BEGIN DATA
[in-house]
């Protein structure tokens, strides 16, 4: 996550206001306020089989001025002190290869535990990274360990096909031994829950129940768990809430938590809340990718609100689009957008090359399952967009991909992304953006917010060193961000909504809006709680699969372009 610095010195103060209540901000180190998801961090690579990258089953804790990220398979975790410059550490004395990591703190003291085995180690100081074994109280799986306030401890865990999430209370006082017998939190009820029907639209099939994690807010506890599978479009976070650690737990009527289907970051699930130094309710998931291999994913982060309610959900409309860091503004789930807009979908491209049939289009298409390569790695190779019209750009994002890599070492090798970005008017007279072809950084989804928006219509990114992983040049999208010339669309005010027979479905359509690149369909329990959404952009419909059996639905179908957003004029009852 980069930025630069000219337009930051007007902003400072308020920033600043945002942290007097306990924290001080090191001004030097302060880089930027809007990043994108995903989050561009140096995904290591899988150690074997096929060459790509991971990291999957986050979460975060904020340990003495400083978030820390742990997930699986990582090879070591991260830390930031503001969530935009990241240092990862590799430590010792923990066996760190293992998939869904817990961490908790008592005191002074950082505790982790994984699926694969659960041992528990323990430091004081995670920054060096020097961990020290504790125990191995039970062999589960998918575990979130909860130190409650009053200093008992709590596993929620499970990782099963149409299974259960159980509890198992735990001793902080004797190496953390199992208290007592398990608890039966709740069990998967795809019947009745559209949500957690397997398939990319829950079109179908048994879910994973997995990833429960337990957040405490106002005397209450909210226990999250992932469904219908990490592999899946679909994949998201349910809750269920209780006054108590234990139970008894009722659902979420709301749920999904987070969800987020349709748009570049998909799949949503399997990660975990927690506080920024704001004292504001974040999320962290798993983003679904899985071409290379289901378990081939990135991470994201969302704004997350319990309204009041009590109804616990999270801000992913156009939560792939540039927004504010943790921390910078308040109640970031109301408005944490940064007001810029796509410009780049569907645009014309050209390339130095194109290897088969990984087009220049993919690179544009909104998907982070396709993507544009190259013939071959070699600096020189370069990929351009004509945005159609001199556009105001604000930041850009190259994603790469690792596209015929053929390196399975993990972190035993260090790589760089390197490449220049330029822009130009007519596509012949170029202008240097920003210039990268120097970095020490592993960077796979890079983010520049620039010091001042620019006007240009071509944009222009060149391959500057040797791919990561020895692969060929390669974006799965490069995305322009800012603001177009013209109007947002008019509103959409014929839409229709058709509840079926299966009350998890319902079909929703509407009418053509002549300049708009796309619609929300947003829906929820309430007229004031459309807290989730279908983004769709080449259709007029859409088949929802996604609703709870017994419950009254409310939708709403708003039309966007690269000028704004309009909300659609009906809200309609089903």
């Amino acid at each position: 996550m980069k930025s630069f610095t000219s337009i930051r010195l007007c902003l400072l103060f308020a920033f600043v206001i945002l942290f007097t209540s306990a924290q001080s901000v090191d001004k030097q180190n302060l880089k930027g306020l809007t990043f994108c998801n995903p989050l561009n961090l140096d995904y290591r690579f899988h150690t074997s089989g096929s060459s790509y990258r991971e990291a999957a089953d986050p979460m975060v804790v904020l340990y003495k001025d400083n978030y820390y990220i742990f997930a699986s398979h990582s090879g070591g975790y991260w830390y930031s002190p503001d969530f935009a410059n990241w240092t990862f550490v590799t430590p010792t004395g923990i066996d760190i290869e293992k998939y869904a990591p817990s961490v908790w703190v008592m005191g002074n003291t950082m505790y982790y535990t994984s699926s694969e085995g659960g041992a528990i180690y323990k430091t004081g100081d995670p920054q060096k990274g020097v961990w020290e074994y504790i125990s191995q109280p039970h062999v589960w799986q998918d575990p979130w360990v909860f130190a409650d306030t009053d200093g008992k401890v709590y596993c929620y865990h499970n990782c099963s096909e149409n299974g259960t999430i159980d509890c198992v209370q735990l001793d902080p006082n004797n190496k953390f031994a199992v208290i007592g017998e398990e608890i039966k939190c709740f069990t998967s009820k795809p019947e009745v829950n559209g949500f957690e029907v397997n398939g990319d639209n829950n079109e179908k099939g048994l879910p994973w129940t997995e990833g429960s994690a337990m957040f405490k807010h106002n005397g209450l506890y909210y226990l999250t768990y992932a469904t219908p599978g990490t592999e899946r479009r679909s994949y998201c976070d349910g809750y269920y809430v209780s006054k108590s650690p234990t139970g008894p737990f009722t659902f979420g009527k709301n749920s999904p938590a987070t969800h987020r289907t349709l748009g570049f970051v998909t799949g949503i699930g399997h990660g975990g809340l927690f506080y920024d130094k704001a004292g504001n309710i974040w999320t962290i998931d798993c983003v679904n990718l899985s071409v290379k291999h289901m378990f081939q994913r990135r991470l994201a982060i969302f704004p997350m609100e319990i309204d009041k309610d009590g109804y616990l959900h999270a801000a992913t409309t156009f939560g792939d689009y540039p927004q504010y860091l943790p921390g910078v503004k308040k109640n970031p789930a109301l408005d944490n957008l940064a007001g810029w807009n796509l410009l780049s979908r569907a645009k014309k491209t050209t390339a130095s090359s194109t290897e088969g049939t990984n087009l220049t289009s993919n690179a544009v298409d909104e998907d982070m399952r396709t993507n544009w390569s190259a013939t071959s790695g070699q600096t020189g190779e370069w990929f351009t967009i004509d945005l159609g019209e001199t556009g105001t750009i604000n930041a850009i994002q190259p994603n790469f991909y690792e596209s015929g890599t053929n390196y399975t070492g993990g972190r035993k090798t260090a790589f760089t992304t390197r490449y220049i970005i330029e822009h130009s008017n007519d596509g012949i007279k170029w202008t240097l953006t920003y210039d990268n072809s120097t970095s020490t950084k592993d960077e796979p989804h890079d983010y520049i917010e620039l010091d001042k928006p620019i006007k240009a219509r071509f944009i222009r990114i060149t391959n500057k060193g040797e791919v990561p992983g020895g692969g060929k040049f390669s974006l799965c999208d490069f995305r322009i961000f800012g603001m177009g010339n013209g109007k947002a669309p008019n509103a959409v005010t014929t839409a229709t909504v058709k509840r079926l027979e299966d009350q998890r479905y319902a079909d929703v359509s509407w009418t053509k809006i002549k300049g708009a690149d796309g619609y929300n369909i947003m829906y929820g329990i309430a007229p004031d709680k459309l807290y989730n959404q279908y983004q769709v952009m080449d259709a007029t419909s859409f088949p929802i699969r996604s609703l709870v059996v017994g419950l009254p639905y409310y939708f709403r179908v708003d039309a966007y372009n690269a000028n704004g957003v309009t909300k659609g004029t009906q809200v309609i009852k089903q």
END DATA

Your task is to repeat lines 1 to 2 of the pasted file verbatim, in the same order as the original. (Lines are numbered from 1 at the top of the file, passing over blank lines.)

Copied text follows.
[in-house]
């Protein structure tokens, strides 16, 4: 996550206001306020089989001025002190290869535990990274360990096909031994829950129940768990809430938590809340990718609100689009957008090359399952967009991909992304953006917010060193961000909504809006709680699969372009 610095010195103060209540901000180190998801961090690579990258089953804790990220398979975790410059550490004395990591703190003291085995180690100081074994109280799986306030401890865990999430209370006082017998939190009820029907639209099939994690807010506890599978479009976070650690737990009527289907970051699930130094309710998931291999994913982060309610959900409309860091503004789930807009979908491209049939289009298409390569790695190779019209750009994002890599070492090798970005008017007279072809950084989804928006219509990114992983040049999208010339669309005010027979479905359509690149369909329990959404952009419909059996639905179908957003004029009852 980069930025630069000219337009930051007007902003400072308020920033600043945002942290007097306990924290001080090191001004030097302060880089930027809007990043994108995903989050561009140096995904290591899988150690074997096929060459790509991971990291999957986050979460975060904020340990003495400083978030820390742990997930699986990582090879070591991260830390930031503001969530935009990241240092990862590799430590010792923990066996760190293992998939869904817990961490908790008592005191002074950082505790982790994984699926694969659960041992528990323990430091004081995670920054060096020097961990020290504790125990191995039970062999589960998918575990979130909860130190409650009053200093008992709590596993929620499970990782099963149409299974259960159980509890198992735990001793902080004797190496953390199992208290007592398990608890039966709740069990998967795809019947009745559209949500957690397997398939990319829950079109179908048994879910994973997995990833429960337990957040405490106002005397209450909210226990999250992932469904219908990490592999899946679909994949998201349910809750269920209780006054108590234990139970008894009722659902979420709301749920999904987070969800987020349709748009570049998909799949949503399997990660975990927690506080920024704001004292504001974040999320962290798993983003679904899985071409290379289901378990081939990135991470994201969302704004997350319990309204009041009590109804616990999270801000992913156009939560792939540039927004504010943790921390910078308040109640970031109301408005944490940064007001810029796509410009780049569907645009014309050209390339130095194109290897088969990984087009220049993919690179544009909104998907982070396709993507544009190259013939071959070699600096020189370069990929351009004509945005159609001199556009105001604000930041850009190259994603790469690792596209015929053929390196399975993990972190035993260090790589760089390197490449220049330029822009130009007519596509012949170029202008240097920003210039990268120097970095020490592993960077796979890079983010520049620039010091001042620019006007240009071509944009222009060149391959500057040797791919990561020895692969060929390669974006799965490069995305322009800012603001177009013209109007947002008019509103959409014929839409229709058709509840079926299966009350998890319902079909929703509407009418053509002549300049708009796309619609929300947003829906929820309430007229004031459309807290989730279908983004769709080449259709007029859409088949929802996604609703709870017994419950009254409310939708709403708003039309966007690269000028704004309009909300659609009906809200309609089903």